One of the things it does not require is that we allow others to do whatever they want
    Nor does allow you to impose your sense of morality on a culture which has a different one - and, quite often, a culture to which your "victim" actually subscribes.
    You initially jumped into this thread to say that without religion, none of us would be here.
    I jumped into this thread to question why some people find religion so offensive.

    What does a vegan do with an advert from the butcher? They chuck it in the bin. They have the sense to realise that it's part of the society in which they live.

    What do some atheists do with religious propaganda? Go all precious and claim some sort of moral high ground, that their particular beliefs are better than everybody else's, and that advertising contrary to those opinions should be banned.
    SprinkleOtter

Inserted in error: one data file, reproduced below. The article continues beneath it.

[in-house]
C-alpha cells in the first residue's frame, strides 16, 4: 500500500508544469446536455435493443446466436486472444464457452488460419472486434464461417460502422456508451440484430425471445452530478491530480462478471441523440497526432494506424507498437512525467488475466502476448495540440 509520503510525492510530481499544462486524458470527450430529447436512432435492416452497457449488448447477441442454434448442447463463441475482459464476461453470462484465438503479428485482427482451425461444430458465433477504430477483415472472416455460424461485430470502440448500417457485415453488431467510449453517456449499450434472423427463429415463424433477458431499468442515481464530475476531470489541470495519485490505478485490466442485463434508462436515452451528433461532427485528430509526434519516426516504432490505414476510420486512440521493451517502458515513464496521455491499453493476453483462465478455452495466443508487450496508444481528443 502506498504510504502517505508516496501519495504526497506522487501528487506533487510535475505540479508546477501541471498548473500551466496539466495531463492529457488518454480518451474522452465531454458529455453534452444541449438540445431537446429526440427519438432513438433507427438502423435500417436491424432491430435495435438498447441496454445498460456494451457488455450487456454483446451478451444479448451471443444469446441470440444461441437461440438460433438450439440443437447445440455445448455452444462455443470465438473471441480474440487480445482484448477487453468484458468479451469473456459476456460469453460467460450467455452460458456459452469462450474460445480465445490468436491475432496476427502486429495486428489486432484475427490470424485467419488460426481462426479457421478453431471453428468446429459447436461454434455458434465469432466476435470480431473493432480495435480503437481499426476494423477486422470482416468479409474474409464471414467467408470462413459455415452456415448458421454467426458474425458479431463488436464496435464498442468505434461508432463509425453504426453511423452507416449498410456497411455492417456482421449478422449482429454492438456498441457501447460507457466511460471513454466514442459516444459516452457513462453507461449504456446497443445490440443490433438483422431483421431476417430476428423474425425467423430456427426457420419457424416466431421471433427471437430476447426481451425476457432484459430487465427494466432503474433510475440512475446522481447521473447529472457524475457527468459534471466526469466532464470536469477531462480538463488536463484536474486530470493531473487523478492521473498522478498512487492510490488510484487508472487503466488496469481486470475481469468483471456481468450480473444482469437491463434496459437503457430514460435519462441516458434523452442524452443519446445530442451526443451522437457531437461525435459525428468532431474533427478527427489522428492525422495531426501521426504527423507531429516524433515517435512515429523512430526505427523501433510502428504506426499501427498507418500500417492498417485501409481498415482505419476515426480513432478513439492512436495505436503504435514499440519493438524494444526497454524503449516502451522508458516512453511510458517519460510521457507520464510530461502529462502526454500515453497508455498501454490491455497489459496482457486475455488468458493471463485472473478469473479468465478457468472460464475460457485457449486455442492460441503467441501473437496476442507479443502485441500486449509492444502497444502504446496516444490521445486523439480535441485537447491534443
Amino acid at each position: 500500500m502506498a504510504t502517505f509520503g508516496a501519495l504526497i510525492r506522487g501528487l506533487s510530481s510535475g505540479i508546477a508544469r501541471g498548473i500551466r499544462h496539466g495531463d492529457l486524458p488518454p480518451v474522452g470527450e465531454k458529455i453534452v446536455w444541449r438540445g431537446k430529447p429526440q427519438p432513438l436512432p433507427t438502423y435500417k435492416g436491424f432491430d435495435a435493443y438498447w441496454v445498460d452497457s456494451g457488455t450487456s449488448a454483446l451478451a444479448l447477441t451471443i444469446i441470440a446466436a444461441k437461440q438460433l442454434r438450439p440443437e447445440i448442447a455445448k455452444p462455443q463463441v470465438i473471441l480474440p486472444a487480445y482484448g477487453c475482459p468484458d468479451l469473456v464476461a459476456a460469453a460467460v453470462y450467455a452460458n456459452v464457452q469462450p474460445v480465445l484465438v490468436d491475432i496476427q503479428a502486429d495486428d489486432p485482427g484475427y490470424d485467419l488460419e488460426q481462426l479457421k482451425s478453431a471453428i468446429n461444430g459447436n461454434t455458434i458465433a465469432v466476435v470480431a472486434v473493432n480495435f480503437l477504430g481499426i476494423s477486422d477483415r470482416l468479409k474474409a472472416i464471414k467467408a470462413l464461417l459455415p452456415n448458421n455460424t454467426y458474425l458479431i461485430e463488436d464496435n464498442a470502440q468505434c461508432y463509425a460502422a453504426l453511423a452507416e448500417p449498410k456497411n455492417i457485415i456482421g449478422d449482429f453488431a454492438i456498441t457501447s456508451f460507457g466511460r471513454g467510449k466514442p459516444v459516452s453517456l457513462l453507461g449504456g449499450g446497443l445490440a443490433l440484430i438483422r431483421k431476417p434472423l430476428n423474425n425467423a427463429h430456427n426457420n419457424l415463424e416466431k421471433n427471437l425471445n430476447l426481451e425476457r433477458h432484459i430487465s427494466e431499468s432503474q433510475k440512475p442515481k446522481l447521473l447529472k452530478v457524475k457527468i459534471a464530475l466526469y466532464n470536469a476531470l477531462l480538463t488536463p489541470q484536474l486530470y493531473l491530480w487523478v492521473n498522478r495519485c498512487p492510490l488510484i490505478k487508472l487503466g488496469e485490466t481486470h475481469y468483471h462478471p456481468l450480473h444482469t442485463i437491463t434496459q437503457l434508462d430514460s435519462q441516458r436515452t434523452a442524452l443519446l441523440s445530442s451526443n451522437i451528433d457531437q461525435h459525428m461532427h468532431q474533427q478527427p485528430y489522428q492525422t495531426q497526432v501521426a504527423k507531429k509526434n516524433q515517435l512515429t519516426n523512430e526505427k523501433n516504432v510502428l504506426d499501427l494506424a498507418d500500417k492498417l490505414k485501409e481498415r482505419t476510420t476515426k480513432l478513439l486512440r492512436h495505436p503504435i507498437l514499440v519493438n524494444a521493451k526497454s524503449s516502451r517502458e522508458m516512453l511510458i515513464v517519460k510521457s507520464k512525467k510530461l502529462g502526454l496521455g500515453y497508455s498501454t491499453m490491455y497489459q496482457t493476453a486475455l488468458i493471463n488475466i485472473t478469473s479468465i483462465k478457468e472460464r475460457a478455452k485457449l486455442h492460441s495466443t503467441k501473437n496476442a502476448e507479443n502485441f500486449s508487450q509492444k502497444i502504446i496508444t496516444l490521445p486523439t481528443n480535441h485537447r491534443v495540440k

• TigerMothTigerMoth Member Posts: 2,343
    edited June 2016
    Ririnette said:

    An interesting fact from this investigation is that both base plates exhibiting this "defect" have a series of quality control markings, as if someone needed to double check that they are suitable for the market.
    Most LEGO parts have markings that allow them to be traced.
    So, Lego experts, do you think there is a correlation or a causation between droopy holes and quality control markings?
    From examination of a number of baseplates, there isn't.
  • RirinetteRirinette CanadaMember Posts: 84
    Oy vey. Can we close this thread now please? I think we beat it to death, and to the afterlife. And I got all my answers thank you very much.
    MattDawsoncatwrangler
  • Pitfall69Pitfall69 0 miles to Legoboy's houseMember Posts: 11,338
    This thread cannot be closed until we see a pic or a meme of dead horses being beaten ;)
    gmonkey76SumoLego
  • gmonkey76gmonkey76 ChicagoMember Posts: 1,391
    edited June 2016
  • SumoLegoSumoLego New YorkMember Posts: 11,601
    Ririnette said:
    Oy vey. Can we close this thread now please? I think we beat it to death, and to the afterlife. And I got all my answers thank you very much.